In Iran, The Pandemic Has Prompted A Spike In Suicides
The pandemic has made things seem even bleaker for a population already struggling with serious economic woes and government repression.
The coronavirus pandemic has killed a staggering number of people worldwide. But it's also had a profound impact on people's mental health, including in Iran, where dire economic conditions and strict curbs in individual liberties caused significant psychological hardship even before the current health crisis.
Now, with the COVID-19 outbreak continuing to spread, officials says that there's an even greater incidence of mental disorders, suicides and physical fighting, Kayhan London reports, citing sources within Iran.
The lockdown of Tehran's bazar in Iran, in early April 2021. — Photo: Sobhan Farajvan/Pacific Press/ZUMA
The news outlet notes that even before the pandemic, roughly a quarter of the population suffered some type of mental disorder, and that in the year prior to March 2020, an estimated 5,000 Iranians took their own lives.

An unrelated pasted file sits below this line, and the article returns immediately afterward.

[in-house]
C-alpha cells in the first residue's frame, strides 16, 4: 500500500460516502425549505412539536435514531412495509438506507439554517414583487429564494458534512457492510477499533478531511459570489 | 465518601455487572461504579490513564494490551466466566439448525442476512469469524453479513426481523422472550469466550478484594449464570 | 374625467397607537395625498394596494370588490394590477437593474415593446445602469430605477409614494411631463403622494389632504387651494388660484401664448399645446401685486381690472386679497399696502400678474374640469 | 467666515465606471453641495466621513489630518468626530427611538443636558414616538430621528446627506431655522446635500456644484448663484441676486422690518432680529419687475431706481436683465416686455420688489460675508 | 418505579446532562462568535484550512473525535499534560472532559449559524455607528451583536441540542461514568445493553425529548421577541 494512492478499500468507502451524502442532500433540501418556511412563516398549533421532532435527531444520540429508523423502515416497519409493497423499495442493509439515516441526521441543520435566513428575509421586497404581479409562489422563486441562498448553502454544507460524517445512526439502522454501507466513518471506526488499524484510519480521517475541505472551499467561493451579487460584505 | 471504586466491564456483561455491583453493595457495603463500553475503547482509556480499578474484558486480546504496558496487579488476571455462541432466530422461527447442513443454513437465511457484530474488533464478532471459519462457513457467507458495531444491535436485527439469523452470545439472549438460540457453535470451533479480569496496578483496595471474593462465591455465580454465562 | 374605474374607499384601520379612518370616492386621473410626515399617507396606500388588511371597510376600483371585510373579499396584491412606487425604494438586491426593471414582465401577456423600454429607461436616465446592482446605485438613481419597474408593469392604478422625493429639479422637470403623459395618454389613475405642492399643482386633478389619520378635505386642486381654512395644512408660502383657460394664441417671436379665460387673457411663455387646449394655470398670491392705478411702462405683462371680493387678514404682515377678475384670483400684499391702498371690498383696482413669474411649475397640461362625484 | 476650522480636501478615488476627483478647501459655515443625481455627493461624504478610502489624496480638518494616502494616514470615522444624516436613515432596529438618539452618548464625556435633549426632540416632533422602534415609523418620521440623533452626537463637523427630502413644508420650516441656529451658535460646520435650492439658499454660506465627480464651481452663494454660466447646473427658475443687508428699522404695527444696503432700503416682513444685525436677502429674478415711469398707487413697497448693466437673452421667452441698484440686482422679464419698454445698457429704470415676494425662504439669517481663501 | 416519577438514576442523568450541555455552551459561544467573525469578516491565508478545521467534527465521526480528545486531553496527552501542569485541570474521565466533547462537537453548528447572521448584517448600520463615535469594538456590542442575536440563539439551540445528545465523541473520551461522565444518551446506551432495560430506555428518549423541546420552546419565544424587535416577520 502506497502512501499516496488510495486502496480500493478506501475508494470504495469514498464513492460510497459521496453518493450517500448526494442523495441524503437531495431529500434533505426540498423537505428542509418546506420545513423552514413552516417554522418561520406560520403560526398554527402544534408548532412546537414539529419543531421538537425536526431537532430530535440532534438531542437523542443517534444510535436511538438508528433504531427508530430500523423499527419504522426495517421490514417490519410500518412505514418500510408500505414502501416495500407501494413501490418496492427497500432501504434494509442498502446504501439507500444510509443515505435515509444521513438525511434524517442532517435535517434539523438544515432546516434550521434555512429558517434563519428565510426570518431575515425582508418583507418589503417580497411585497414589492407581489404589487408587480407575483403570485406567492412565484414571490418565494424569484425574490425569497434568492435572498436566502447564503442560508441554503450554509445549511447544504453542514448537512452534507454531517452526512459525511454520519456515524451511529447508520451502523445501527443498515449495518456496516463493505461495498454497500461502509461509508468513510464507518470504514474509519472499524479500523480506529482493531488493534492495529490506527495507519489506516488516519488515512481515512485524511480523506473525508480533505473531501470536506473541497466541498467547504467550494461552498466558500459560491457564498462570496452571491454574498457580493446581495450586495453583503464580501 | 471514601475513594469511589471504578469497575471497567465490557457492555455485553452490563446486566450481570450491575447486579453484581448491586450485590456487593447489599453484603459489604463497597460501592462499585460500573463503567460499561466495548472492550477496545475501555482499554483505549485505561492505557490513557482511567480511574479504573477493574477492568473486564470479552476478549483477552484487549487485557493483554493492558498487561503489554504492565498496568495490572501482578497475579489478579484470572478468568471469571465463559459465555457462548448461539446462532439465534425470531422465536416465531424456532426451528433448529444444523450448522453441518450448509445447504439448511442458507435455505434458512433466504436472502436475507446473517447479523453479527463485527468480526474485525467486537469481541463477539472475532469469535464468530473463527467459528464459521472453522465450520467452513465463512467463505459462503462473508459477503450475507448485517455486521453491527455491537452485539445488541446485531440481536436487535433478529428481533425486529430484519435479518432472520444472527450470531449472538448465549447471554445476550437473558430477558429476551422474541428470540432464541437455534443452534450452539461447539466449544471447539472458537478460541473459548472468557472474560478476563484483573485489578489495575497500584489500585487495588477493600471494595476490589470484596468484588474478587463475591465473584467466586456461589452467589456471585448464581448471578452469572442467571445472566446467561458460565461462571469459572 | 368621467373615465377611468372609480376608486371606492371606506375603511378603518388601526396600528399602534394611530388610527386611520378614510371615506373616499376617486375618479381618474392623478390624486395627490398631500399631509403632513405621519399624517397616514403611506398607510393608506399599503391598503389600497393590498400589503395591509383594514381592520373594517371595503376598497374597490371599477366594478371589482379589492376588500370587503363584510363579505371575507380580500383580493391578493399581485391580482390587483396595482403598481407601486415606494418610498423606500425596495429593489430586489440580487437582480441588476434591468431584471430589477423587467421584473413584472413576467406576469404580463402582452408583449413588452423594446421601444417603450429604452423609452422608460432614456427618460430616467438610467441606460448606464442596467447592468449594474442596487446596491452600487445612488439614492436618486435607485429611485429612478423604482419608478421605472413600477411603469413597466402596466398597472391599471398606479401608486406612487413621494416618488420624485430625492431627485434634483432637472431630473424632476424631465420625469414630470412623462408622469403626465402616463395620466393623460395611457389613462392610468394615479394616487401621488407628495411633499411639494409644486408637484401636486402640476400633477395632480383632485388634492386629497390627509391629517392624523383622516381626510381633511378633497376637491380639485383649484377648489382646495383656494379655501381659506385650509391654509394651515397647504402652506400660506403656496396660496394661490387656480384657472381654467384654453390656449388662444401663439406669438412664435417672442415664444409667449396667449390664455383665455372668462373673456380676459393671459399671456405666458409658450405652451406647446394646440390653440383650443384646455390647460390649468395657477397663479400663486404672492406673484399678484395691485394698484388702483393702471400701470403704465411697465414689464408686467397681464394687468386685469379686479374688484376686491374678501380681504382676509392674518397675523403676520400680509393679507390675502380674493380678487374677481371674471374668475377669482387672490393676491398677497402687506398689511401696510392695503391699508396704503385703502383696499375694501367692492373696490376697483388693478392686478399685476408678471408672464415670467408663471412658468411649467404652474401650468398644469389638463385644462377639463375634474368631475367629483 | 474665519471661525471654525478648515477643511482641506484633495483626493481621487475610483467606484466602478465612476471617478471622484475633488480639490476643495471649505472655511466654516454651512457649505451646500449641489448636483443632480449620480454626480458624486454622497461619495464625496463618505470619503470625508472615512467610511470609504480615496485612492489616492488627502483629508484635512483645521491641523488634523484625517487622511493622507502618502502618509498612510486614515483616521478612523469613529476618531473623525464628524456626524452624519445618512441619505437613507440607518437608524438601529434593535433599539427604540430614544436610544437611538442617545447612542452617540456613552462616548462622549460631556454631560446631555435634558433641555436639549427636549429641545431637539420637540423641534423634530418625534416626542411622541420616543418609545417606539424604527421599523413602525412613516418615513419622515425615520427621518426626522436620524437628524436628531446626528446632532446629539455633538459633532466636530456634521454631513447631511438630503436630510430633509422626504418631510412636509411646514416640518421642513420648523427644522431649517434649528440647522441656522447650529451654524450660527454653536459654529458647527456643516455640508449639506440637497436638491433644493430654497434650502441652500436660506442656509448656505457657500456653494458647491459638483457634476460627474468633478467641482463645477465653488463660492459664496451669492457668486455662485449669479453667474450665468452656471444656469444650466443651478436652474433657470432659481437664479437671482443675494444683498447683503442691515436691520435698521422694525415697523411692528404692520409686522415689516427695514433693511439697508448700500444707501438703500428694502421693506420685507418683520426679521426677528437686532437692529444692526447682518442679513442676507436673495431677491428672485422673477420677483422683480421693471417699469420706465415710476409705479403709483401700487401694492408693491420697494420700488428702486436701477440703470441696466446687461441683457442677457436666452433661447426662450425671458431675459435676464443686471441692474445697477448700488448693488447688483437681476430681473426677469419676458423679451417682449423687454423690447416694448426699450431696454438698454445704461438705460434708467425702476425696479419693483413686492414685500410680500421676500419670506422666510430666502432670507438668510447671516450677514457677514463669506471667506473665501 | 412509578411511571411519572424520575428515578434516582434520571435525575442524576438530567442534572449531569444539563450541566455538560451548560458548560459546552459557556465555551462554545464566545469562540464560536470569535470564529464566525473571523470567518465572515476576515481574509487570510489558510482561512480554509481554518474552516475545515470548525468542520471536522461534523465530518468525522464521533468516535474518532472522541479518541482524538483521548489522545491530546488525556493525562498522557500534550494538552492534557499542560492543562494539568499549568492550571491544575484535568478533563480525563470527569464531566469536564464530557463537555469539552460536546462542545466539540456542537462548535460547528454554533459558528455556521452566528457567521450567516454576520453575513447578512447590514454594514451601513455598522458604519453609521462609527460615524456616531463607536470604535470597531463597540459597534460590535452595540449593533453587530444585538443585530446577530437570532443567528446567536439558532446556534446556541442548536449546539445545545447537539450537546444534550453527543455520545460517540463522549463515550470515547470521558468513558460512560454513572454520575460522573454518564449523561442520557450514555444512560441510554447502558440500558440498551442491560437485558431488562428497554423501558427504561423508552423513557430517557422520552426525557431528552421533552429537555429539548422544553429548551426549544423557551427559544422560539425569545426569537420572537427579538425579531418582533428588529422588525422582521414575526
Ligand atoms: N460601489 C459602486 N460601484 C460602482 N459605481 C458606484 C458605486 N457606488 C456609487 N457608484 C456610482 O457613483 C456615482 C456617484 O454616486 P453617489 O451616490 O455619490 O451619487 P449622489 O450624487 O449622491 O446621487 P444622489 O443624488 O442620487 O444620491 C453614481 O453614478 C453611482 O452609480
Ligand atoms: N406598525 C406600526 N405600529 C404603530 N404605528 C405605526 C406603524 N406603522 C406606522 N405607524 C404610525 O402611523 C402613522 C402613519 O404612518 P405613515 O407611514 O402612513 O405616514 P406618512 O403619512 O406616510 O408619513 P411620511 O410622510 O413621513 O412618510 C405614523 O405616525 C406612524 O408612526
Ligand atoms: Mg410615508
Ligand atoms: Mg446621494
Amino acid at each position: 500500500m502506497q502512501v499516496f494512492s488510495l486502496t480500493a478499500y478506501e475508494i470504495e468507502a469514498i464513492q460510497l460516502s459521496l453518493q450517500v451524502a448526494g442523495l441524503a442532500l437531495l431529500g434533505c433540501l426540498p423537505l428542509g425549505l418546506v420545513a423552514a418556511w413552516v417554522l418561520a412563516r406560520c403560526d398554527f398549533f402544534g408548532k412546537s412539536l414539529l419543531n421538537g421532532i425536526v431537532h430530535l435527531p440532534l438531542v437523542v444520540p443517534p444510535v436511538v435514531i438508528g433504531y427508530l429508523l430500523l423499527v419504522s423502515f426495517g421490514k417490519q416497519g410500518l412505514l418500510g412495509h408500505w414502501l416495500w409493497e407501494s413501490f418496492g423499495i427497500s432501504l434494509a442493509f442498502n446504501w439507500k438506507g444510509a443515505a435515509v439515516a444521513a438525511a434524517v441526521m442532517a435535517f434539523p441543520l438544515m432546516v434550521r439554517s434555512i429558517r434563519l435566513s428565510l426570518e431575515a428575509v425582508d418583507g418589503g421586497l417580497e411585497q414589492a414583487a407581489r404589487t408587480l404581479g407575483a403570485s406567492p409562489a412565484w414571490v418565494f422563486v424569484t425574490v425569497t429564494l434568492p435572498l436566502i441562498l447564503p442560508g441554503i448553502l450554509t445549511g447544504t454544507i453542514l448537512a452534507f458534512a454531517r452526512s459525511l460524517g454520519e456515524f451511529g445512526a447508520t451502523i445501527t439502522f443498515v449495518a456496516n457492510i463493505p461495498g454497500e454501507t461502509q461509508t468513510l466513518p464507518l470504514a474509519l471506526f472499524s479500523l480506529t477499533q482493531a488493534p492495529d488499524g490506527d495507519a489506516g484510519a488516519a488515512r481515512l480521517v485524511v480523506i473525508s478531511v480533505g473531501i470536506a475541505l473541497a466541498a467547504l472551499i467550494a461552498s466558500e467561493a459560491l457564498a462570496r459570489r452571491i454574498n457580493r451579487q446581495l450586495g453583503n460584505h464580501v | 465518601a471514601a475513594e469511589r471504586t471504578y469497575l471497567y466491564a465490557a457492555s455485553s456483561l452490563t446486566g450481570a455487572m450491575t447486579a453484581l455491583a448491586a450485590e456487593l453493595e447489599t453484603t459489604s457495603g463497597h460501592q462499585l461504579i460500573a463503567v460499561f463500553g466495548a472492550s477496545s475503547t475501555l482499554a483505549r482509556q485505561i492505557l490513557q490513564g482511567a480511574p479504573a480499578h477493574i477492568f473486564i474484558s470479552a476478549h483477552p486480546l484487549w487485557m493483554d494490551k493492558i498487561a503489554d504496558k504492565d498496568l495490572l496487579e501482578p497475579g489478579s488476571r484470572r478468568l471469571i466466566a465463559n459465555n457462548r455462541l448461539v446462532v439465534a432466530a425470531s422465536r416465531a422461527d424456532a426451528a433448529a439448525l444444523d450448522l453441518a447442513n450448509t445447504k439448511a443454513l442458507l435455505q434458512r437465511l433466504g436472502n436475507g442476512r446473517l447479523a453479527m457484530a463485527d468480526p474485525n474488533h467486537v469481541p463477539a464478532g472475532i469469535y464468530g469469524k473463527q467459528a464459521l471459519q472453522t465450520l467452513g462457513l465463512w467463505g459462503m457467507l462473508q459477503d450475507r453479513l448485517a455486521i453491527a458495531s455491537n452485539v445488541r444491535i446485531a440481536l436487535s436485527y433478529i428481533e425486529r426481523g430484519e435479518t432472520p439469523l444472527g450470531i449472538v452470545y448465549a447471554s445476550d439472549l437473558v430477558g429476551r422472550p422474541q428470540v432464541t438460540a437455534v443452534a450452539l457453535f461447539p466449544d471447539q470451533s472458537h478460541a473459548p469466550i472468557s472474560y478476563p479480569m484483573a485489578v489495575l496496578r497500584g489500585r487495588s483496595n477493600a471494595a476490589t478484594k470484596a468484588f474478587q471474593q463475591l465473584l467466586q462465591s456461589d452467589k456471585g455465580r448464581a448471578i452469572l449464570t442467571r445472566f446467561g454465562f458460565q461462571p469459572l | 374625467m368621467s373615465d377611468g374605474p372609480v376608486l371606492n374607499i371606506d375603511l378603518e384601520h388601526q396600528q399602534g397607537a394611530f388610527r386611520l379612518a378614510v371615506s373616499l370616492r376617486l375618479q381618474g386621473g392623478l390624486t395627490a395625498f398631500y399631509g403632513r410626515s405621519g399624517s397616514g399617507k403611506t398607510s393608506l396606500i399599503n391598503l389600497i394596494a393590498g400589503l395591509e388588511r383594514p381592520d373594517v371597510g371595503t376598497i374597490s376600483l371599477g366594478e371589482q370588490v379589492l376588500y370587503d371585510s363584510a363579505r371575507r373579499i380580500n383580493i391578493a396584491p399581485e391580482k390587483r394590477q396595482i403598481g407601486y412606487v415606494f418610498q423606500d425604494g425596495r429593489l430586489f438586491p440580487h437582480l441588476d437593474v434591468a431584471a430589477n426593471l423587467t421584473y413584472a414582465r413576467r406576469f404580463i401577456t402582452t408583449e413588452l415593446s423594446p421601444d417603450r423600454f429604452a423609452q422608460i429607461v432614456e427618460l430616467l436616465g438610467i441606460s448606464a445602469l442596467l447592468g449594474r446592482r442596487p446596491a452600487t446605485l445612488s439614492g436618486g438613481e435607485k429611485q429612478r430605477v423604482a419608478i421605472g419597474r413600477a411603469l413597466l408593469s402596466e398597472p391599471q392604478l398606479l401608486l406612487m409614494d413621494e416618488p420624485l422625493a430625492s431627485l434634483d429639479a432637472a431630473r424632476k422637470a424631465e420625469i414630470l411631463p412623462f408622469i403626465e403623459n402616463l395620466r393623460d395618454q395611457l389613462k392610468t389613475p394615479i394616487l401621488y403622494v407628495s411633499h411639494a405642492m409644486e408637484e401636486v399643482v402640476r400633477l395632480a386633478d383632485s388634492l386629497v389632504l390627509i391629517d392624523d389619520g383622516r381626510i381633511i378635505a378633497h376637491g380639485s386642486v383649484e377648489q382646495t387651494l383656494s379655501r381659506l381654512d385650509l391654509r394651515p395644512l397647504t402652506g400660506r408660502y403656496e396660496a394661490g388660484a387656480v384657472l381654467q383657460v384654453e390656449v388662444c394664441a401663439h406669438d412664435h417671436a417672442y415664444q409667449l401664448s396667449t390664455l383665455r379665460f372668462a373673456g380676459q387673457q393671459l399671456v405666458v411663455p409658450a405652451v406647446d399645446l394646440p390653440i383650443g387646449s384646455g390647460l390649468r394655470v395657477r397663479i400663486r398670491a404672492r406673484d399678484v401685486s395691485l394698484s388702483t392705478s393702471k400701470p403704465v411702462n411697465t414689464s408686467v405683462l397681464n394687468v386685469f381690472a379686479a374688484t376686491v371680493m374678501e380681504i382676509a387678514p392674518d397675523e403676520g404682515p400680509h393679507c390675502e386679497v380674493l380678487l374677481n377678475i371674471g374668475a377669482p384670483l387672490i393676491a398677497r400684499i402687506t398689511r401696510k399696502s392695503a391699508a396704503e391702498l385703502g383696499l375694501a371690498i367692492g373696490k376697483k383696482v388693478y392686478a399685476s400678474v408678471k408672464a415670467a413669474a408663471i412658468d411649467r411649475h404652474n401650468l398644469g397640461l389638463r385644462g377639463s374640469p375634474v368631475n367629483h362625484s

With the arrival of the virus, people began feeling more desperate.
But with the arrival of the virus, people began feeling more desperate still, as evidenced by a 4% rise in suicides in the period between March and November 2020, according to a source at the state coroner's office.
Kayhan London also cites an official from the State Welfare Organization, Behzad Vahidnia, to suggest that there's been a 16% increase in stress and depression since the pandemic began in early 2020.
With regards to people getting into fights, there are no official figures available. But anecdotal evidence drawn from social platform postings suggests that physical violence has increased as well, especially in Iran's northern and north-western provinces.